I do not want to miss the religious experience of Sufism and the Night of the Whirling Dervishes. Even when they are famous by that name, the Mevlevi is an Order founded by Mevlana Rumi in the 13th century. Today they are a cultural brotherhood with an ideal of tolerance, forgiveness, and enlightenment. These sacred rituals are the sema; serious religious ceremonies with music performed by priests in a prayer trance to Allah. During the sema the soul releases from earthly ties and thus freely communes with the divine. Doorway is the literal meaning of Dervish. A passage from the material world to the spiritual one.
Agia Sophia, The Blue Mosque and The Basilica Cistern are three of the places I am not missing for sure. I know the first two are the best known and most photographed places in the city. It is the third one, the Basilica Cistern, the one that makes me more curious. A place I don’t want to miss. Known as Yerebatan Sarayı (Sunken Palace), it is the largest of several ancient cisterns beneath the city. It provided a water filtration system for the Topkapi Palace (another must see!) among other buildings. Its Medusa column bases are something I want to see with my eyes!
My wish list
I wish days had more than 24 hours! The more I plan this trip the more I discover all that Istanbul has to offer. The more e-mails I send asking for suggestions, the more I understand how kind the locals are.
I don’t want to miss Ortaköy (Middle Village in Turkish) or its white Neo Baroque Mosque.
I wish I could cross the Galata bridge. Step up the Galata tower (having a sunny day and a perfect sunset would be too much to ask for, Mr. Accuweather?).
I’d love to try some Nargile on a rooftop bar. And yes, I’m the imperfect tourist sometimes, I want to try the elma çayı (apple tea) with it.
I want to taste that famous Balik Ekmek (fresh fish sandwich). As well as all possible Turkish food a human being can possibly try: Lokum (Turkish delight), Lahmacun, Manti, Keşkek, Kuskus (the Turkish version of couscous). And if there’s more to try, bring it on!
Since the Turkish gastronomy has typical Mediterranean traits, it is connected with the Greek cuisine. It is also influenced by Central Asia, Sephardic Jewish and Middle East cuisine… I foresee a feast!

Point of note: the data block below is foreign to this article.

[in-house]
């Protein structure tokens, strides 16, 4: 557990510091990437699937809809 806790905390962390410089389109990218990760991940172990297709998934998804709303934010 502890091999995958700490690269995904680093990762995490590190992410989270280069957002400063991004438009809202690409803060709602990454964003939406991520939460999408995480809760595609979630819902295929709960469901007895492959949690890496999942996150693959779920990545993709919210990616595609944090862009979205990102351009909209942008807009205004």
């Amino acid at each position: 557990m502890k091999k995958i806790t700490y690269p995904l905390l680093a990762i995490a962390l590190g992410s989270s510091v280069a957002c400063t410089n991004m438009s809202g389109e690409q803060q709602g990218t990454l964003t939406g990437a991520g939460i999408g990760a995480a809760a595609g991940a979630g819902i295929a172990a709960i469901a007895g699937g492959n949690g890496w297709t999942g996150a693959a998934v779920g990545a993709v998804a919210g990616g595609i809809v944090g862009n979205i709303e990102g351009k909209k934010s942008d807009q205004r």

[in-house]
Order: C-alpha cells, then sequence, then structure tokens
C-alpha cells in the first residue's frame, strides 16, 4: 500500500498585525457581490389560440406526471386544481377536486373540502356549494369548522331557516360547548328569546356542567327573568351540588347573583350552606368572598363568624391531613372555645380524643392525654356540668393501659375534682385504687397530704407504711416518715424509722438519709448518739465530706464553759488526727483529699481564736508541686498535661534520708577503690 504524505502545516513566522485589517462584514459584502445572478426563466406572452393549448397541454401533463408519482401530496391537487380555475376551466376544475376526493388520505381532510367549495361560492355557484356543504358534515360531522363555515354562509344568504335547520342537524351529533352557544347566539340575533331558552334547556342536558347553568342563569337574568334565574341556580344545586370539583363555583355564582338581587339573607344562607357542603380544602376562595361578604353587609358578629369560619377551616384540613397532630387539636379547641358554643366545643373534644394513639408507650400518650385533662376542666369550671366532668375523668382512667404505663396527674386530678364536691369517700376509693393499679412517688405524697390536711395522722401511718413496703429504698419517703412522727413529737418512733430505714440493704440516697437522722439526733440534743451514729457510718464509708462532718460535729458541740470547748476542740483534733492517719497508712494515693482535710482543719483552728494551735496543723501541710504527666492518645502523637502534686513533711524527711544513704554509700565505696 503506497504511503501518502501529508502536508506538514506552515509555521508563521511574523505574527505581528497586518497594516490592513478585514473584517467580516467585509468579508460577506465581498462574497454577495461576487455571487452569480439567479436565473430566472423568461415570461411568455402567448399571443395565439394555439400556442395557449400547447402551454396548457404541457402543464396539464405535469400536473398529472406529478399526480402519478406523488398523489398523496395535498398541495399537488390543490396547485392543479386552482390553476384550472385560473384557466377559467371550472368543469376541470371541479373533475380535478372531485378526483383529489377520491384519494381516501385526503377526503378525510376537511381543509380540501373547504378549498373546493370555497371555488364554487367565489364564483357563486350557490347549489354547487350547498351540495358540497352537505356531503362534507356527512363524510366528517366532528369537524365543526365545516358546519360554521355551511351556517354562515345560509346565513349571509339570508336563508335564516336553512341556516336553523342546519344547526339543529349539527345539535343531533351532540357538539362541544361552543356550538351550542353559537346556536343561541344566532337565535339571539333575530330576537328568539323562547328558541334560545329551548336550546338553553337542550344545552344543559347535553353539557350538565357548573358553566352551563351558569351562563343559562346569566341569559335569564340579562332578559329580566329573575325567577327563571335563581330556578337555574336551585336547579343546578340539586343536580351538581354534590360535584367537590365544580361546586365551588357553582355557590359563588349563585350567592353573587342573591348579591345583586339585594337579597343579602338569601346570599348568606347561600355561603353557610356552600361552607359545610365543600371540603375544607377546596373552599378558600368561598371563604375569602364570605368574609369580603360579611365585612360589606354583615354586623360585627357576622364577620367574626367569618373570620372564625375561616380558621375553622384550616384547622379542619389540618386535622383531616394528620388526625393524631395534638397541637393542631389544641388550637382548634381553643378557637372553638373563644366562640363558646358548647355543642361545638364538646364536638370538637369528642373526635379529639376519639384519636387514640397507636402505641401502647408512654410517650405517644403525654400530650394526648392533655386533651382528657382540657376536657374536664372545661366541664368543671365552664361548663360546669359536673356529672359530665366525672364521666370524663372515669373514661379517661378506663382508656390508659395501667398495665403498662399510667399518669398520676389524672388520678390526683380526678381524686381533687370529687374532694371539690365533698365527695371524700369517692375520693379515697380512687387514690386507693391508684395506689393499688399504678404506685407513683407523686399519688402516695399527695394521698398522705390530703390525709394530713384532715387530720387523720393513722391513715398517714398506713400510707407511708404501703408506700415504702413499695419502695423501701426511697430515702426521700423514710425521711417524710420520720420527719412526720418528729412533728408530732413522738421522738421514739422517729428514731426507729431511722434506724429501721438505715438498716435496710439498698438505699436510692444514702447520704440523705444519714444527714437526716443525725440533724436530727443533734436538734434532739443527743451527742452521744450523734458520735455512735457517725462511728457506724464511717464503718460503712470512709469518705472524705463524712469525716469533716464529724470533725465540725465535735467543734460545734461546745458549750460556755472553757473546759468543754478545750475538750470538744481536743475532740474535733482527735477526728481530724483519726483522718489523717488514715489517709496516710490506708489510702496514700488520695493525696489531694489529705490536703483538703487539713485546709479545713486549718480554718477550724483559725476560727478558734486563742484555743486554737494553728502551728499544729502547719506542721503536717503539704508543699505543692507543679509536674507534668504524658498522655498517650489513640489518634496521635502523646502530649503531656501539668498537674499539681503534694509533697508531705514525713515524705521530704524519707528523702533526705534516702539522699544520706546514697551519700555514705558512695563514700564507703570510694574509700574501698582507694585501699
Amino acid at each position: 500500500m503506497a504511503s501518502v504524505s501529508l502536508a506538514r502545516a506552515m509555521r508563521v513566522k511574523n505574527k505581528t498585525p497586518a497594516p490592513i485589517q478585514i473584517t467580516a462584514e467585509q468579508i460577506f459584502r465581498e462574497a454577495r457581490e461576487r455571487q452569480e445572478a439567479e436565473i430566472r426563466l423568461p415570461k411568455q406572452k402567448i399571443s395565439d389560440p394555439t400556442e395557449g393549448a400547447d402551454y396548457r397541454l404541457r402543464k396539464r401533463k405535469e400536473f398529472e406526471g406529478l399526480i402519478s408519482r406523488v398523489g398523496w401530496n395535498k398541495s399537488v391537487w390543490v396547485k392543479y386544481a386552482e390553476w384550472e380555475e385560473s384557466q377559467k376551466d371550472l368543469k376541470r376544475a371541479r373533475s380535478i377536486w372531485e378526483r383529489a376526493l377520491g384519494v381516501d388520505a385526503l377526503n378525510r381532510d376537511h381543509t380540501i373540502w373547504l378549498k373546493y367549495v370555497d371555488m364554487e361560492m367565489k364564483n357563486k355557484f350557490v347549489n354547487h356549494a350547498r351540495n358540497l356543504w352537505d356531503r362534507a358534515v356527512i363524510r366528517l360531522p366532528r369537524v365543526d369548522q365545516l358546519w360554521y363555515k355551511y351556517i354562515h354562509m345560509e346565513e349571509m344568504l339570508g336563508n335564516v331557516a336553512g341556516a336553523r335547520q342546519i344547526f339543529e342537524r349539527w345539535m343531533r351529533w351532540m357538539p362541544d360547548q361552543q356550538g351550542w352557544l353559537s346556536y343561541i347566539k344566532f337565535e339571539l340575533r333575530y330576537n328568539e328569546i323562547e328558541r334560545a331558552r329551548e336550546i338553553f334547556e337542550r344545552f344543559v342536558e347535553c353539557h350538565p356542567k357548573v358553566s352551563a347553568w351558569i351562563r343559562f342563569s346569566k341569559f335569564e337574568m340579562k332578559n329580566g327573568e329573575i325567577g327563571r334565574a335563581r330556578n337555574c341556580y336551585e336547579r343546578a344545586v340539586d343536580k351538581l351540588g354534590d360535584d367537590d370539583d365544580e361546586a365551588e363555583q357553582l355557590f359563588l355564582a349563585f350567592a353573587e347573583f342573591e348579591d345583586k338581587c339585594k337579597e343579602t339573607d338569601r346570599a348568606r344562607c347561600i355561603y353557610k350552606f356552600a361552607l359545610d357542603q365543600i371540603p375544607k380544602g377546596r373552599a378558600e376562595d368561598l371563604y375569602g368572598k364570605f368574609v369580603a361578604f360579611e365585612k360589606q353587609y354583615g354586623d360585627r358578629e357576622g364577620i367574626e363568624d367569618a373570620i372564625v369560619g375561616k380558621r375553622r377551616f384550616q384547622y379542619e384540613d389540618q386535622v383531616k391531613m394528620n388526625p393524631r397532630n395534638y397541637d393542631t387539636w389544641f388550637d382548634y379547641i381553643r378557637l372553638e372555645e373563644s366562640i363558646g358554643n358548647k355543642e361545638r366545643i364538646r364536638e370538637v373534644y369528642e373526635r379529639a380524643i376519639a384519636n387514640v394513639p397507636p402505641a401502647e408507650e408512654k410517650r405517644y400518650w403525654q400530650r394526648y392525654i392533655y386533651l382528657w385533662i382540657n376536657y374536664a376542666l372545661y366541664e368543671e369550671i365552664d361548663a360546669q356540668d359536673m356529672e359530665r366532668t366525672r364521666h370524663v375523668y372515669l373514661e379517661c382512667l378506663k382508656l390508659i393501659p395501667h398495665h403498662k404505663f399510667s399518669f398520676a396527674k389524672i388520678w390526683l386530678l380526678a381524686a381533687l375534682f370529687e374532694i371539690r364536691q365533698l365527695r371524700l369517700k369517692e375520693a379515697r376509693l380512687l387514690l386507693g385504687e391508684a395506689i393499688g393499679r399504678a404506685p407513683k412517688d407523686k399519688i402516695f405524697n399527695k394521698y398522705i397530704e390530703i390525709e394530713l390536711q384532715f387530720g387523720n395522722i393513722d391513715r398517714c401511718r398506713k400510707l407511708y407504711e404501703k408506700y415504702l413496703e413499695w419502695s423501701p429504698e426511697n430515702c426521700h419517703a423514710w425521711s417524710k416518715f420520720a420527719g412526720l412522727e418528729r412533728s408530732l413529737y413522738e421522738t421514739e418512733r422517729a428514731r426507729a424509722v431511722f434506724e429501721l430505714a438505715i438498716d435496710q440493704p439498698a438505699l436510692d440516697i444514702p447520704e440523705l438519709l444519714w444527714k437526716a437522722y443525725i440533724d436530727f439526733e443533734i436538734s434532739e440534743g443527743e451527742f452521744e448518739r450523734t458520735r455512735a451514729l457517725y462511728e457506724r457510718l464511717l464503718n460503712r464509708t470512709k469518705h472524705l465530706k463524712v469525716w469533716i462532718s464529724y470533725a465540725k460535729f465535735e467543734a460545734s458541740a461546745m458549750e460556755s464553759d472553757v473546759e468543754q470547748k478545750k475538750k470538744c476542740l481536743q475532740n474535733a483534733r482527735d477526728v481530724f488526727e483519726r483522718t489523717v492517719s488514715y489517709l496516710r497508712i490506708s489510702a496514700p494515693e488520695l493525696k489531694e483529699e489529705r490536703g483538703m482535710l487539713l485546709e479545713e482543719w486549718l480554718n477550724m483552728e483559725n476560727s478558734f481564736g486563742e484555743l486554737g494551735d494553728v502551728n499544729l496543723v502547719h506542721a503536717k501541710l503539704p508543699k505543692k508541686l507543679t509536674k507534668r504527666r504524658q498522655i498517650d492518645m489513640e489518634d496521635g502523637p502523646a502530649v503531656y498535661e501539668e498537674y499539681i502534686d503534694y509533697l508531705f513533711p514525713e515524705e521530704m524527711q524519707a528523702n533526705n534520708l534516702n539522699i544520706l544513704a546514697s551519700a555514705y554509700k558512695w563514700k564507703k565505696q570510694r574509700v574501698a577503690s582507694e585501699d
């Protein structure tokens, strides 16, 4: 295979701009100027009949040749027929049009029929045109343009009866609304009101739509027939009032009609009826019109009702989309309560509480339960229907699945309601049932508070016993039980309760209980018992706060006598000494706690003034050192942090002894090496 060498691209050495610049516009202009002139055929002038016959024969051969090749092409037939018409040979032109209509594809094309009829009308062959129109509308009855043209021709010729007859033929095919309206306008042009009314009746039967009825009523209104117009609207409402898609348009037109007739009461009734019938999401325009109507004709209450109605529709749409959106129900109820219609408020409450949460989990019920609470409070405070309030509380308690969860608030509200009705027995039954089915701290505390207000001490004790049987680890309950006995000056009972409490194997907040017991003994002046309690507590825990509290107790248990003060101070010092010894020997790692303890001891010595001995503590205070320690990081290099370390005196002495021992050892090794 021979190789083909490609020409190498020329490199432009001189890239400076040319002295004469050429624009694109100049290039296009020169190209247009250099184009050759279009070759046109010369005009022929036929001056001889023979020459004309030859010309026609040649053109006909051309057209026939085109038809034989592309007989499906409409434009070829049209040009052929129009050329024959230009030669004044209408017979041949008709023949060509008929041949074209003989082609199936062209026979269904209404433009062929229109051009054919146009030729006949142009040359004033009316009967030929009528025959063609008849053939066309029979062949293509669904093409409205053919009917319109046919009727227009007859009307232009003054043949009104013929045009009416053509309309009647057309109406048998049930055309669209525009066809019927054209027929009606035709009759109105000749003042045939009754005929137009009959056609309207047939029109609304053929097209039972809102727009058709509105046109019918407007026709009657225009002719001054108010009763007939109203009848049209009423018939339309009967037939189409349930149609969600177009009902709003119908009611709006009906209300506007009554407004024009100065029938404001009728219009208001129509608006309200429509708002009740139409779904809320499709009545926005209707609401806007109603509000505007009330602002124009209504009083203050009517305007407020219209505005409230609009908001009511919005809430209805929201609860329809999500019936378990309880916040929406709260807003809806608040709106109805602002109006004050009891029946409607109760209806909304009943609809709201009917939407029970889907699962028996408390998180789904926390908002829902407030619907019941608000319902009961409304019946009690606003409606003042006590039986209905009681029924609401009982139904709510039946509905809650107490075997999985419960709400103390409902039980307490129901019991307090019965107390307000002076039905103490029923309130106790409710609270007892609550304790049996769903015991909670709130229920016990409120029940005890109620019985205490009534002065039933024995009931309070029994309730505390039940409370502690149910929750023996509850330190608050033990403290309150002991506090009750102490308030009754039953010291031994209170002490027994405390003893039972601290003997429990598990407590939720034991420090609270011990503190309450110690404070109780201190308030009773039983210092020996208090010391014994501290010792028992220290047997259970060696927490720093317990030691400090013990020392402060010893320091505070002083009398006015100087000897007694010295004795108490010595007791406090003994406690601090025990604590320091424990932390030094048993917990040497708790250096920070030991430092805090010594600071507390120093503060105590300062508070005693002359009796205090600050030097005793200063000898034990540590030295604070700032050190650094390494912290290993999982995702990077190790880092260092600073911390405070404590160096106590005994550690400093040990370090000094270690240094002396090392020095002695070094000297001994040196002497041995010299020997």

Another fun thing to do would be sailing the Bosphorus. Crossing again and again from Europe to Asia is not something you do every day. While doing so, it might be wonderful to admire beautiful palaces as the Topkapi, the Rumeli Hisar castle, the Dolmabahce, and other impressive mansions. And finally, who would want to miss a night out in Beyoğlu? The most active nightlife centre of Istanbul… Not me!
One side note, I’ve been recommended by a blog reader this book by Elif Shafak:
The Bastard of Istanbul
…and I am enjoying it so much I cannot put it down. Do you also read before arriving to a destination any book that it’s somehow related to it? This one looks good so far!
“We’re stuck. We’re stuck between the East and the West. Between the past and the future. On the one hand there are the secular modernists, so proud of the regime they constructed, you cannot breathe a critical word. They’ve got the army and half of the state on their side. On the other hand there are the conventional traditionalist, so infatuated with the Ottoman past, you cannot breathe a critical word. They’ve got the general public and the remaining half of the state on their side.”
Elif Shafak, The Bastard of Istanbul